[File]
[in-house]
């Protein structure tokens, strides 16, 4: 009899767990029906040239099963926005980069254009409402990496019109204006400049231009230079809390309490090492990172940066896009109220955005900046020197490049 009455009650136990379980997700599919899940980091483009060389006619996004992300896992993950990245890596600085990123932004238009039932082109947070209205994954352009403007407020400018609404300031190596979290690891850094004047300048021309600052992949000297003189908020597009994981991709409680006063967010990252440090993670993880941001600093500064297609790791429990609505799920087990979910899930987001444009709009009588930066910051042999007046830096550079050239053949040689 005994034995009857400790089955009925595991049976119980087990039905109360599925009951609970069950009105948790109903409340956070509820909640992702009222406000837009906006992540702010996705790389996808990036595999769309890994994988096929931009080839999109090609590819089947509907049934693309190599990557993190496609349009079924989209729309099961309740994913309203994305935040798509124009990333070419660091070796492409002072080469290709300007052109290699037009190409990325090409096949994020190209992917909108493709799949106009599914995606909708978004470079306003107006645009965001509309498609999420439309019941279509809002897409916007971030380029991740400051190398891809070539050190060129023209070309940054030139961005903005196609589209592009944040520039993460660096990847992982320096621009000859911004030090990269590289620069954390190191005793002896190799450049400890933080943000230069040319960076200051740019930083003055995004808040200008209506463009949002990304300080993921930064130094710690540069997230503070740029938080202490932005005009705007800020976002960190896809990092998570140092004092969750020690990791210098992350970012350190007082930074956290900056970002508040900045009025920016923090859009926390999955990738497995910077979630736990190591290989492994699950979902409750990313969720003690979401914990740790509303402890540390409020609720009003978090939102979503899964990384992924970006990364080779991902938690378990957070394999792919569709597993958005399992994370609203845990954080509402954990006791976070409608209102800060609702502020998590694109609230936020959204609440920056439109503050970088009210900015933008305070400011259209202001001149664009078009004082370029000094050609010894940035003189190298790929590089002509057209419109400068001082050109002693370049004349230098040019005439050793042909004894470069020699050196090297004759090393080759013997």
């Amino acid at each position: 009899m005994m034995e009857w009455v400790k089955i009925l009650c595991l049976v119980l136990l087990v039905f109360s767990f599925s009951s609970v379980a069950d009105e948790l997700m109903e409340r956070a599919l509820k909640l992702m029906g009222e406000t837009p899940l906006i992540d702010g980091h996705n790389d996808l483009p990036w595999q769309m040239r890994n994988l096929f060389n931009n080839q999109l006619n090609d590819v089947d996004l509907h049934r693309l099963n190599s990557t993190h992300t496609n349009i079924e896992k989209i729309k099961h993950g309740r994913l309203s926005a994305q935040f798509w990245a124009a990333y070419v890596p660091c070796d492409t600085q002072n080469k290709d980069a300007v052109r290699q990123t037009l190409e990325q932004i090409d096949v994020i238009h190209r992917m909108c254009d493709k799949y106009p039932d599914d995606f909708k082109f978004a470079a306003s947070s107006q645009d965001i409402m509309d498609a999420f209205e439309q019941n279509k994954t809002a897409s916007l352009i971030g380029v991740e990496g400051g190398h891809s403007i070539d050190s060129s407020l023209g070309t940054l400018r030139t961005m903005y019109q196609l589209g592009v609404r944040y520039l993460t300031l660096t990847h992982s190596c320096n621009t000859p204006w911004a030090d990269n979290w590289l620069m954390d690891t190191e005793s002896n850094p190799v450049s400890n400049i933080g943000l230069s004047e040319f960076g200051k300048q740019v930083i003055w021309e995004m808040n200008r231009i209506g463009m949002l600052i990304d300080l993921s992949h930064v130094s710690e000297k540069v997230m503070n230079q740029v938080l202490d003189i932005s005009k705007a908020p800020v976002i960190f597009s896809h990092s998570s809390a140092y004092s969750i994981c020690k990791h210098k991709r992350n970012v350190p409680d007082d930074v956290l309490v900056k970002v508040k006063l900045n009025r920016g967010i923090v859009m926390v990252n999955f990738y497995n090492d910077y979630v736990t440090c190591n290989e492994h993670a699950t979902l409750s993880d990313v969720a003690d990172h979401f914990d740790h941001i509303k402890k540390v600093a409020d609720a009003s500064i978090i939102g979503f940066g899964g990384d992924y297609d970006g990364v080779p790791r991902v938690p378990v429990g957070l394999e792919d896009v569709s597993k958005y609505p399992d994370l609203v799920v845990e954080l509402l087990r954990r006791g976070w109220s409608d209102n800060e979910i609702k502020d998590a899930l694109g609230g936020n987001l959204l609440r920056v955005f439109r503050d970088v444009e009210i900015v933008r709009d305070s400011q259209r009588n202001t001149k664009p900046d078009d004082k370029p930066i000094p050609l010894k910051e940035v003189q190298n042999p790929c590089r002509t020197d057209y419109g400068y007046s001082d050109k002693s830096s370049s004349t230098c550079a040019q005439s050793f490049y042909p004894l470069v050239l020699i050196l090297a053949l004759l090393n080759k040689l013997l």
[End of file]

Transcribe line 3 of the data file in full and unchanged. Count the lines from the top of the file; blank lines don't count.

């Amino acid at each position: 009899m005994m034995e009857w009455v400790k089955i009925l009650c595991l049976v119980l136990l087990v039905f109360s767990f599925s009951s609970v379980a069950d009105e948790l997700m109903e409340r956070a599919l509820k909640l992702m029906g009222e406000t837009p899940l906006i992540d702010g980091h996705n790389d996808l483009p990036w595999q769309m040239r890994n994988l096929f060389n931009n080839q999109l006619n090609d590819v089947d996004l509907h049934r693309l099963n190599s990557t993190h992300t496609n349009i079924e896992k989209i729309k099961h993950g309740r994913l309203s926005a994305q935040f798509w990245a124009a990333y070419v890596p660091c070796d492409t600085q002072n080469k290709d980069a300007v052109r290699q990123t037009l190409e990325q932004i090409d096949v994020i238009h190209r992917m909108c254009d493709k799949y106009p039932d599914d995606f909708k082109f978004a470079a306003s947070s107006q645009d965001i409402m509309d498609a999420f209205e439309q019941n279509k994954t809002a897409s916007l352009i971030g380029v991740e990496g400051g190398h891809s403007i070539d050190s060129s407020l023209g070309t940054l400018r030139t961005m903005y019109q196609l589209g592009v609404r944040y520039l993460t300031l660096t990847h992982s190596c320096n621009t000859p204006w911004a030090d990269n979290w590289l620069m954390d690891t190191e005793s002896n850094p190799v450049s400890n400049i933080g943000l230069s004047e040319f960076g200051k300048q740019v930083i003055w021309e995004m808040n200008r231009i209506g463009m949002l600052i990304d300080l993921s992949h930064v130094s710690e000297k540069v997230m503070n230079q740029v938080l202490d003189i932005s005009k705007a908020p800020v976002i960190f597009s896809h990092s998570s809390a140092y004092s969750i994981c020690k990791h210098k991709r992350n970012v350190p409680d007082d930074v956290l309490v900056k970002v508040k006063l900045n009025r920016g967010i923090v859009m926390v990252n999955f990738y497995n090492d910077y979630v736990t440090c190591n290989e492994h993670a699950t979902l409750s993880d990313v969720a003690d990172h979401f914990d740790h941001i509303k402890k540390v600093a409020d609720a009003s500064i978090i939102g979503f940066g899964g990384d992924y297609d970006g990364v080779p790791r991902v938690p378990v429990g957070l394999e792919d896009v569709s597993k958005y609505p399992d994370l609203v799920v845990e954080l509402l087990r954990r006791g976070w109220s409608d209102n800060e979910i609702k502020d998590a899930l694109g609230g936020n987001l959204l609440r920056v955005f439109r503050d970088v444009e009210i900015v933008r709009d305070s400011q259209r009588n202001t001149k664009p900046d078009d004082k370029p930066i000094p050609l010894k910051e940035v003189q190298n042999p790929c590089r002509t020197d057209y419109g400068y007046s001082d050109k002693s830096s370049s004349t230098c550079a040019q005439s050793f490049y042909p004894l470069v050239l020699i050196l090297a053949l004759l090393n080759k040689l013997l």